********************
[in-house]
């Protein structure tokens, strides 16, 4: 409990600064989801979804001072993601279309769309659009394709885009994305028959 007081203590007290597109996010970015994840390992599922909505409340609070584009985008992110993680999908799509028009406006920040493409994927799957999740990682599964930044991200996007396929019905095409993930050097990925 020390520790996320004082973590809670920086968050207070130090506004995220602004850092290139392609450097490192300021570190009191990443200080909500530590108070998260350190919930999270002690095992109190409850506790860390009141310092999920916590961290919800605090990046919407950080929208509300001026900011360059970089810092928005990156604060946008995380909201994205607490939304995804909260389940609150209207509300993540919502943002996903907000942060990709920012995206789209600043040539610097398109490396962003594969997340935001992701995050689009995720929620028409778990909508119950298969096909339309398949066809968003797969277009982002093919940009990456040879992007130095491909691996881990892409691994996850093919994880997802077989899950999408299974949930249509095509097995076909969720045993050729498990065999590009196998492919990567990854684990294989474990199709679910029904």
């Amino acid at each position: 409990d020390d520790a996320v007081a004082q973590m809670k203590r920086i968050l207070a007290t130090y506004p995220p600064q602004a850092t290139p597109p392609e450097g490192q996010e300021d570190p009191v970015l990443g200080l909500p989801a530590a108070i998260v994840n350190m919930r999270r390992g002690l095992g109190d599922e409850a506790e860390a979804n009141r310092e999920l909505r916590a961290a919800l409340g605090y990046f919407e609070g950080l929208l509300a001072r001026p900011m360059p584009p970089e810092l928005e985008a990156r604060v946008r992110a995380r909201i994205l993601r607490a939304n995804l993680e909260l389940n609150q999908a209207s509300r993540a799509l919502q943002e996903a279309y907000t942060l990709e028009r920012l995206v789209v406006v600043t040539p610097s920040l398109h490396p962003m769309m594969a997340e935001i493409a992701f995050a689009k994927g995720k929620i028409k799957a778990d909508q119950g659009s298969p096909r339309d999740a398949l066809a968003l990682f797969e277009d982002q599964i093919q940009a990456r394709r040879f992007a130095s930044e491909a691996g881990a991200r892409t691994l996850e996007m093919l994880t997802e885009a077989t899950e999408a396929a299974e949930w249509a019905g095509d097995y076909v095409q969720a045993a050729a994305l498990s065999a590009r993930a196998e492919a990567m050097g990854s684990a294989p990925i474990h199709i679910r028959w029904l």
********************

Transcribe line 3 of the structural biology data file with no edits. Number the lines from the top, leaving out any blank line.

């Amino acid at each position: 409990d020390d520790a996320v007081a004082q973590m809670k203590r920086i968050l207070a007290t130090y506004p995220p600064q602004a850092t290139p597109p392609e450097g490192q996010e300021d570190p009191v970015l990443g200080l909500p989801a530590a108070i998260v994840n350190m919930r999270r390992g002690l095992g109190d599922e409850a506790e860390a979804n009141r310092e999920l909505r916590a961290a919800l409340g605090y990046f919407e609070g950080l929208l509300a001072r001026p900011m360059p584009p970089e810092l928005e985008a990156r604060v946008r992110a995380r909201i994205l993601r607490a939304n995804l993680e909260l389940n609150q999908a209207s509300r993540a799509l919502q943002e996903a279309y907000t942060l990709e028009r920012l995206v789209v406006v600043t040539p610097s920040l398109h490396p962003m769309m594969a997340e935001i493409a992701f995050a689009k994927g995720k929620i028409k799957a778990d909508q119950g659009s298969p096909r339309d999740a398949l066809a968003l990682f797969e277009d982002q599964i093919q940009a990456r394709r040879f992007a130095s930044e491909a691996g881990a991200r892409t691994l996850e996007m093919l994880t997802e885009a077989t899950e999408a396929a299974e949930w249509a019905g095509d097995y076909v095409q969720a045993a050729a994305l498990s065999a590009r993930a196998e492919a990567m050097g990854s684990a294989p990925i474990h199709i679910r028959w029904l």